Kevin Magnussen opted against taking a knee during F1's anti-racism protest at the British Grand Prix, joining the six Formula One drivers who have done so since the beginning of the season.
F1 gave its drivers an allocated moment ahead of the race to make a statement against racism in whichever way they saw fit. It followed a video montage of all the drivers speaking to the camera about their commitment to the anti-racism movement, which all 20 drivers have signaled their support of.
Thirteen drivers took a knee, while Haas driver Magnussen joined Charles Leclerc, Max Verstappen, Kimi Raikkonen, Antonio Giovinazzi, Daniil Kvyat and Carlos Sainz in standing. That group of six stayed standing at the Austrian Grand Prix at the start of July.
Nineteen drivers wore an "End Racism" shirt, while reigning world champion Lewis Hamilton, F1's only Black driver, wore a shirt saying "Black Lives Matter."
F1 drivers have been split on the meaning of the kneeling gesture and its links to the Black Lives Matter organisation rather than simply being an anti-racism symbol. Magnussen had knelt in Austria, although he said he was not doing so specifically in support of Black Lives Matter, but rather the anti-racism movement.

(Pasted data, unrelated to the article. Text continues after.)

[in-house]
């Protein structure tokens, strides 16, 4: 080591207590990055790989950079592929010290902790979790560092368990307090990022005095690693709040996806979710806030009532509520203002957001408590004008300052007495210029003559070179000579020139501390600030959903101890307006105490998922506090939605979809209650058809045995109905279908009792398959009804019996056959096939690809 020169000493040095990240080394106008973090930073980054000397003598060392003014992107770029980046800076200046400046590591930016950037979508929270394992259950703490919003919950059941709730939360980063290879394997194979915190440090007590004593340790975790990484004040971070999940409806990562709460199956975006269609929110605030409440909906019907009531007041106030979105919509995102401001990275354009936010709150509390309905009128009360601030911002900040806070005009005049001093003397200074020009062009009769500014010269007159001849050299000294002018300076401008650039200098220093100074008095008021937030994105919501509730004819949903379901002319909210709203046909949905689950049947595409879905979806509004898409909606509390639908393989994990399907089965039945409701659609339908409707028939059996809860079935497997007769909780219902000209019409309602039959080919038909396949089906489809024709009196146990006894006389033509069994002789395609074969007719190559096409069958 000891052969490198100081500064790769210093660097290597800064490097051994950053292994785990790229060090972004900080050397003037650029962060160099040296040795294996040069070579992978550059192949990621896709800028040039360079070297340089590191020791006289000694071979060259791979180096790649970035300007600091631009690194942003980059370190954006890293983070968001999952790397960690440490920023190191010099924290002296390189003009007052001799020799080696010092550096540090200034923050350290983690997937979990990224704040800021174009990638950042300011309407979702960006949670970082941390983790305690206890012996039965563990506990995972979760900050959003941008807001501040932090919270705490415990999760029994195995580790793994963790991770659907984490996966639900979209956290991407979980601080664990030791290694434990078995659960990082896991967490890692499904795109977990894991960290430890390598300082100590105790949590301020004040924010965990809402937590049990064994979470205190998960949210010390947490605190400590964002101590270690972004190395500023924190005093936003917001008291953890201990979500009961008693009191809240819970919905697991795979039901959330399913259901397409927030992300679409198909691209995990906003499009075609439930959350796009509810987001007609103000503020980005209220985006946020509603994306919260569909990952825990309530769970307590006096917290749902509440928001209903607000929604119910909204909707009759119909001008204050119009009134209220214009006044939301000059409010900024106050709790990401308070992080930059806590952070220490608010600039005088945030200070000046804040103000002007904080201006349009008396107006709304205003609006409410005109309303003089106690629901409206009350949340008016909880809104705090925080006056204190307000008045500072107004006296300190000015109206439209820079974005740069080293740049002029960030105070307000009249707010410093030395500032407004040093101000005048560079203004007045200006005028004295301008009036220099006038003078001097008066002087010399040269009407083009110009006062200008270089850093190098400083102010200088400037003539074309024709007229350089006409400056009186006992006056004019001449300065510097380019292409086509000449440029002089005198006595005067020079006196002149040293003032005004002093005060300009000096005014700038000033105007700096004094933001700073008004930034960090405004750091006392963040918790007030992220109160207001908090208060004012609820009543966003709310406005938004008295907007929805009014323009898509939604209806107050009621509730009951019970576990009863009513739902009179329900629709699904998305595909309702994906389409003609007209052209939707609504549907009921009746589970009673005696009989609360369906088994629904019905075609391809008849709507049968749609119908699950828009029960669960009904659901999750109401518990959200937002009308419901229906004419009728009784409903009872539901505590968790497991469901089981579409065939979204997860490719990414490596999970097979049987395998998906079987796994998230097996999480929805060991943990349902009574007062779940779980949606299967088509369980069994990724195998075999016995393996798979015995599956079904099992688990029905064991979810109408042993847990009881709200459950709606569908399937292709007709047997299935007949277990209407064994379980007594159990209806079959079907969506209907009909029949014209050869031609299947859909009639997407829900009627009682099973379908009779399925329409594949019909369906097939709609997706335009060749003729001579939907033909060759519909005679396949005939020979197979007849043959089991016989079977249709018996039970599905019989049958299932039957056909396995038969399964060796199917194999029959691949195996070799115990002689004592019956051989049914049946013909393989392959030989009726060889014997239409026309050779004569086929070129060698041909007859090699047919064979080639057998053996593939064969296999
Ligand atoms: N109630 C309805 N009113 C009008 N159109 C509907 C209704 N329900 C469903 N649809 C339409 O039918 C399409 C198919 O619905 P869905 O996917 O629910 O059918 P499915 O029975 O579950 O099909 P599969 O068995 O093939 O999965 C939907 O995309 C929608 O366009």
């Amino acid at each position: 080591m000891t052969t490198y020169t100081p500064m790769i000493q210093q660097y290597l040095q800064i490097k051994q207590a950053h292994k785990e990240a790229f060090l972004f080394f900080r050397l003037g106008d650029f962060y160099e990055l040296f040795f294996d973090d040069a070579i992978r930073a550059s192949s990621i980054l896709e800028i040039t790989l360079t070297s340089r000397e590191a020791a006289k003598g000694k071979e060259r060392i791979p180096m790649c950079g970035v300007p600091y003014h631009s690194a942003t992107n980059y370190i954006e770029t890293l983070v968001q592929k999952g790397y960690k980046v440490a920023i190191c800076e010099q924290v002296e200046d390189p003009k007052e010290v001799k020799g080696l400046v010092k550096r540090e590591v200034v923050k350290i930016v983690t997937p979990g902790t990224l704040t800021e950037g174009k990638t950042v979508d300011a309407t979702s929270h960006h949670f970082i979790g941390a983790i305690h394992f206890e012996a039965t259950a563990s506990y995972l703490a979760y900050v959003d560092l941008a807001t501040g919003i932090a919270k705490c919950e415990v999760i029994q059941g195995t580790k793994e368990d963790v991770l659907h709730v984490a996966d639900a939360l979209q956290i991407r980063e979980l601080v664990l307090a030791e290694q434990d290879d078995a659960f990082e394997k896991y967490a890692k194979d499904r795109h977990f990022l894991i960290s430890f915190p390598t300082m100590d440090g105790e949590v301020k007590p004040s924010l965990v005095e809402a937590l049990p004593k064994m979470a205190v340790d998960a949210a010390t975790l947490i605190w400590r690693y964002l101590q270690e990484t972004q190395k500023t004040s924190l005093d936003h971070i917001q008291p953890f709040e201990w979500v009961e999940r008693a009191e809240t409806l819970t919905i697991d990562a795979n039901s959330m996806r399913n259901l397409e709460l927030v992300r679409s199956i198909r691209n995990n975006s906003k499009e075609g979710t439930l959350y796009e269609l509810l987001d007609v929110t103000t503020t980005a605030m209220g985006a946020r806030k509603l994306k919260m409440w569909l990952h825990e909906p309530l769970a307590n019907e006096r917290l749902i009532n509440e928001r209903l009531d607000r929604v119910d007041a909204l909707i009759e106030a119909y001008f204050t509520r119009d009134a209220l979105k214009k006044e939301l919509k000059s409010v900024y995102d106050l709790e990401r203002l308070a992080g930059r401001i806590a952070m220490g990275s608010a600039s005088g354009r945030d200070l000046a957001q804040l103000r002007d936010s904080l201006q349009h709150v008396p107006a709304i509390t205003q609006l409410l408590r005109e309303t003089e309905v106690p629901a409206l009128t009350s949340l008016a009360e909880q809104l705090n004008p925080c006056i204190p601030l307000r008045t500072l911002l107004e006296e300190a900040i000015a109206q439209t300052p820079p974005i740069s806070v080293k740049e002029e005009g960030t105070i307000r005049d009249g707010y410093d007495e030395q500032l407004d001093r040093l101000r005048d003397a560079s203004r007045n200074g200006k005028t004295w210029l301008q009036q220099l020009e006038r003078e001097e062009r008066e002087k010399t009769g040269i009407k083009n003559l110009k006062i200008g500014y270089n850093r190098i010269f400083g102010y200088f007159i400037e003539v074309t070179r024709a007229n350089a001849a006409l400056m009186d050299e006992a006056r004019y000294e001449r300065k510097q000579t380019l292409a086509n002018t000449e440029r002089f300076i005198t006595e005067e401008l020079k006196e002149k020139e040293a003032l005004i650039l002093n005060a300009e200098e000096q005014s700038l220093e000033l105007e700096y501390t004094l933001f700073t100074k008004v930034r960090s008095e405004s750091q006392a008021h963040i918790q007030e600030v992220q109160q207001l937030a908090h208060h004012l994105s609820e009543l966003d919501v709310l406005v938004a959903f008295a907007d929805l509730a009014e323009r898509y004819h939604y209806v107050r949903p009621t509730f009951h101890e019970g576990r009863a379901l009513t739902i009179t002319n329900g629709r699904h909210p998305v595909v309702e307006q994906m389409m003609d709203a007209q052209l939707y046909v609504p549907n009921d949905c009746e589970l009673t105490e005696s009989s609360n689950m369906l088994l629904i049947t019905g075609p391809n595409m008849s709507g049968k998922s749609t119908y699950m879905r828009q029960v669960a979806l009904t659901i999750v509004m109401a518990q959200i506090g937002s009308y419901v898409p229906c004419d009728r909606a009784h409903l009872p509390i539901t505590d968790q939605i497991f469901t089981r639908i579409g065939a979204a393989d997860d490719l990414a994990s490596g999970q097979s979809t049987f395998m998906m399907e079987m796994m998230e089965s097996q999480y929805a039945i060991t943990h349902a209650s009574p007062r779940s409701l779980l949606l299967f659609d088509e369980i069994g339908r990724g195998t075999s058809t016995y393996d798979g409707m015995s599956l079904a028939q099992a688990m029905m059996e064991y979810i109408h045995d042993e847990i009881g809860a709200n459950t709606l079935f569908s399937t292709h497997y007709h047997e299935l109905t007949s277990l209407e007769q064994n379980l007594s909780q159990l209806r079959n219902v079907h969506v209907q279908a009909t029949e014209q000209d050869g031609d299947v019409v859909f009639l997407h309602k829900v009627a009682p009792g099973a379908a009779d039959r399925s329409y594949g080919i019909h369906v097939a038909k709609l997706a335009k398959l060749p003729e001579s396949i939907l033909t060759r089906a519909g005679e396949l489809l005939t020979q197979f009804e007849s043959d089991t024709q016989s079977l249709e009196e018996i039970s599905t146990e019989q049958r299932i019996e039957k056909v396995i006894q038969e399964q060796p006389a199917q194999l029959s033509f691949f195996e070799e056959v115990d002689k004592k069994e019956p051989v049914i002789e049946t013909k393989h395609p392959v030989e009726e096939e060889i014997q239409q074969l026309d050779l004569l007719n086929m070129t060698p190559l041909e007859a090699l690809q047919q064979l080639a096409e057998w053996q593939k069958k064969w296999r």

The Silverstone protest went by smoothly, a stark contrast to the rushed and disorganised effort ahead of the Hungarian Grand Prix.
After that race, Hamilton criticised F1 and racing's governing body, the FIA, for not taking the lead on the protests and leaving them to the Grand Prix Drivers' Association to organise. As a result, F1 opened the pit-lane 40 minutes ahead of the race instead of 30, effectively giving more time for the pre-race formalities.
GPDA directors Romain Grosjean and Sebastian Vettel said they are committed to F1 continuing its anti-racism protests throughout the season. Grosjean has said he hopes one day to have all 20 drivers on the same page on the issue of taking the knee.